First off, I have a set lawn mowing “drop gate” fee which used to be $25.00, which I have recently raised to $30.00. I do make exceptions, however, if I feel the customer won’t go for $25.00, or if they are close to other accounts which make it worth it. This is the fee for showing up to the customers’ house, and “dropping” the gate. It is my minimum service charge. Next year (2012) I will be strictly enforcing a $30.00 minimum.
Most of my small residential accounts fall in the range of $30-$40. My average right now on 124 accounts is $33.42. Like I said earlier, you have to take into account multiple aspects before giving them the quote. Depending on the
From there, the price goes up. Bagging I will charge $5 more for a small lawn, and $10 more for a larger one, since it is more work and the mowing does take more time. I generally try to convince people not to bag since it is better for the lawn (returns nutrients to the soil) and is just easier.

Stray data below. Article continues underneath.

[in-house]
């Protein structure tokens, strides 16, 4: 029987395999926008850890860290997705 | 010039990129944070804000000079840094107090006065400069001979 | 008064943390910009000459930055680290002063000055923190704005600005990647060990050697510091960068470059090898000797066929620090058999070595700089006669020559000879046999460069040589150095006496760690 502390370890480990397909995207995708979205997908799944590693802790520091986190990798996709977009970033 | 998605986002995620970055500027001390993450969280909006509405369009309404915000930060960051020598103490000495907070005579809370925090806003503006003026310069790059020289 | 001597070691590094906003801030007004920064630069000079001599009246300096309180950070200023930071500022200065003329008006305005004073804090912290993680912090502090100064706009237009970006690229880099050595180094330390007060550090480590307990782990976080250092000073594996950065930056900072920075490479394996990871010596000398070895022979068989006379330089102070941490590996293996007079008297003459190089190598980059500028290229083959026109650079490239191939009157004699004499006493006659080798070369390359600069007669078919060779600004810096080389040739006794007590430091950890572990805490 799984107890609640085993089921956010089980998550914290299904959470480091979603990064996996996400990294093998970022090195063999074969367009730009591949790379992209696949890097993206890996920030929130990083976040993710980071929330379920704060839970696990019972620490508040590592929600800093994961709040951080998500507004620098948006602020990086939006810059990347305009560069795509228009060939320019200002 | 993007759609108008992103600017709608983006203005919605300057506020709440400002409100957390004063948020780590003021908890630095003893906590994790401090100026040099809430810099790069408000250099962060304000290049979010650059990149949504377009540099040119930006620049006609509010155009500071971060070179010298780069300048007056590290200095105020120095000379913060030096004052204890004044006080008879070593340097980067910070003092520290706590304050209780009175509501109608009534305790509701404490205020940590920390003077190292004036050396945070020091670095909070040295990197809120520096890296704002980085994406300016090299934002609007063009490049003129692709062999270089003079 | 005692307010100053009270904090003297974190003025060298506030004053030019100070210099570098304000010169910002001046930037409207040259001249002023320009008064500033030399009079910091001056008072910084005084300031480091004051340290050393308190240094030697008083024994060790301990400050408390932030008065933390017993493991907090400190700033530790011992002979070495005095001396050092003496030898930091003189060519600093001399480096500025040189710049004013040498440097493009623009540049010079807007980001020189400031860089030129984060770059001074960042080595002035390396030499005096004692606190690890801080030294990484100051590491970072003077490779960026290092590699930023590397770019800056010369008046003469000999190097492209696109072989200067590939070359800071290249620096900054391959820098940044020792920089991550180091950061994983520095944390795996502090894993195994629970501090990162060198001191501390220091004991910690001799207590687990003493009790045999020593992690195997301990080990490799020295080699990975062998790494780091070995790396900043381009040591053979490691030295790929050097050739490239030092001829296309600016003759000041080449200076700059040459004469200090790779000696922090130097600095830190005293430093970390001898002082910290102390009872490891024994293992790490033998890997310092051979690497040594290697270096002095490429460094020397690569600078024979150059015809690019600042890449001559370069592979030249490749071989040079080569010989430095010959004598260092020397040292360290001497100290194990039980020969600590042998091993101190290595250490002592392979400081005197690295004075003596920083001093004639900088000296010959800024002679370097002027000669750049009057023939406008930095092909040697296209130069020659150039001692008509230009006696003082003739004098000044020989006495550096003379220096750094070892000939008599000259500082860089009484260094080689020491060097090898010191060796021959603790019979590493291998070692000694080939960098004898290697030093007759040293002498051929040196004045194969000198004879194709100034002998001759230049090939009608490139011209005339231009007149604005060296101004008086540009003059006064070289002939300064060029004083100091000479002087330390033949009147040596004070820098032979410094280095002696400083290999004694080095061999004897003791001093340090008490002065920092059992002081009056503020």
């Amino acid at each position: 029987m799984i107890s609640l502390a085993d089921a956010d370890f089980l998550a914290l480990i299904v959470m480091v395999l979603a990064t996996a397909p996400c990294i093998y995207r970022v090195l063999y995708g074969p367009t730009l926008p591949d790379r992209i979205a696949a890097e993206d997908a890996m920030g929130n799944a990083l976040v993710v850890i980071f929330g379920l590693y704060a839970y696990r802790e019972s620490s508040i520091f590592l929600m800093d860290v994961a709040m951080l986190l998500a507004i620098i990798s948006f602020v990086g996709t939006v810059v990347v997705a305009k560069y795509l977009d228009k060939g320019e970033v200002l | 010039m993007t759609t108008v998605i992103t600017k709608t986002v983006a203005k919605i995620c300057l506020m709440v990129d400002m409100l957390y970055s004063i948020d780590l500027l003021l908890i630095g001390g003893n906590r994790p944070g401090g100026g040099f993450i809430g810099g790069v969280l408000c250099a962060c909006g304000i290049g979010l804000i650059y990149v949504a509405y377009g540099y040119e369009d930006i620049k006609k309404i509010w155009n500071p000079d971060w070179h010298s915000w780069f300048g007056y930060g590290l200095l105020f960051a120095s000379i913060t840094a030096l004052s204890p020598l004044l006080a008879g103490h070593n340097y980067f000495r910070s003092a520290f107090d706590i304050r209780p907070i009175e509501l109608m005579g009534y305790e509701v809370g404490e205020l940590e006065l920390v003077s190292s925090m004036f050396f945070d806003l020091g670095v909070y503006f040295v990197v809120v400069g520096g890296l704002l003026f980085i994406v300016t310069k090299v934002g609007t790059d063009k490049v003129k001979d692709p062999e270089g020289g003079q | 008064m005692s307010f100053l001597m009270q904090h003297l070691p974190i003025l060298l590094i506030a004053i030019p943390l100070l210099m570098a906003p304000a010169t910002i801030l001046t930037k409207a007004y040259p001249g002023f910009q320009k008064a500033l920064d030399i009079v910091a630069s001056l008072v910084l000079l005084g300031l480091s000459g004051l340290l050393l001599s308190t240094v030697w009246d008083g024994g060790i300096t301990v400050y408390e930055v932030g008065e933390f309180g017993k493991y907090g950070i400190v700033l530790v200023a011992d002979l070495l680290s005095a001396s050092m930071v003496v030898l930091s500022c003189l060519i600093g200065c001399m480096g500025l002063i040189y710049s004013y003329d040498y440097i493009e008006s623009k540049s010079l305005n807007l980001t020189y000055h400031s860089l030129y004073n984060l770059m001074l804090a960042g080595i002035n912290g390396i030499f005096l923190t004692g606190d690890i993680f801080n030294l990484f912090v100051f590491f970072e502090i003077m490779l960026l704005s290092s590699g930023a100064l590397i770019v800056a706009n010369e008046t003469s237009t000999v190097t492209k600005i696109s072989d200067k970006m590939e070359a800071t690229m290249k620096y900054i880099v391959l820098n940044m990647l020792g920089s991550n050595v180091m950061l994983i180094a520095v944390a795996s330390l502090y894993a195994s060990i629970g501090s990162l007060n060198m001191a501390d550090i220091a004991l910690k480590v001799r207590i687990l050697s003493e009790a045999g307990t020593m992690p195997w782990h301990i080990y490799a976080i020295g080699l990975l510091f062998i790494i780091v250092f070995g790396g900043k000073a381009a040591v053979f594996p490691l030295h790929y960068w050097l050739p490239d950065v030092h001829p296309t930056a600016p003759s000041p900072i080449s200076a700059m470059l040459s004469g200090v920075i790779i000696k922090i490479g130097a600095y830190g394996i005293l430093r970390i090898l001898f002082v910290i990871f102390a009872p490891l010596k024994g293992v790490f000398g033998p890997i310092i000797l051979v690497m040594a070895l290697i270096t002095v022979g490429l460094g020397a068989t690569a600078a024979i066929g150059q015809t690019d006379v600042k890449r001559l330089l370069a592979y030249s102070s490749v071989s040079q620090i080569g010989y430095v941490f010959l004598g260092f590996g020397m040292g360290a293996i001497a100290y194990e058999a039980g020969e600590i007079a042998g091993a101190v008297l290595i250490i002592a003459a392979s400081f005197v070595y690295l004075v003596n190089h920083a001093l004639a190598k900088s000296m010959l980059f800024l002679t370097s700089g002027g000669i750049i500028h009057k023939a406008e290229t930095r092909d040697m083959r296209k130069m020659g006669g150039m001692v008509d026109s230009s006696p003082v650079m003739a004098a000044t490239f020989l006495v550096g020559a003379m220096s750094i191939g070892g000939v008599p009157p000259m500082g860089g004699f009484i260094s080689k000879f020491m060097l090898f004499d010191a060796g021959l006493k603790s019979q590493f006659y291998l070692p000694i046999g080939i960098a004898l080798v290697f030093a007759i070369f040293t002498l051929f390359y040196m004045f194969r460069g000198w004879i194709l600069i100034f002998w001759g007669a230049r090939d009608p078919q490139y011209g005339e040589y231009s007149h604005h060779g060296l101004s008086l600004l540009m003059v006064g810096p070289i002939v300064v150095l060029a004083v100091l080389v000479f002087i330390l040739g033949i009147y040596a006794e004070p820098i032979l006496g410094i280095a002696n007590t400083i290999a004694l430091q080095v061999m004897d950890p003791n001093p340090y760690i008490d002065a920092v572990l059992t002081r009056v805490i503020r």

If a customer requests a bi-weekly mow, and it is a reasonable request (on a slow growing lawn) I will allow it, but usually charge a bit extra. I have tried to enforce a 2 week maximum period between cuts but with this economy I have been letting some go to 3 weeks just to get the work.
Last but not least, you should generally shoot high on the price. Giving a higher lawn mowing price first allows room for bargaining on the customers end (which they will do most of the time). Even if they don’t, you can judge their reaction and say, “on second thought, we have a neighbor right down the street, so we could probably cut $5 off that mowing price.” Lastly, if you give the high price first and they don’t negotiate, you get more for the property anyway so it’s a win-win situation.
Determining how much to charge for mowing lawns really isn’t that hard and you will get the hang of it quickly.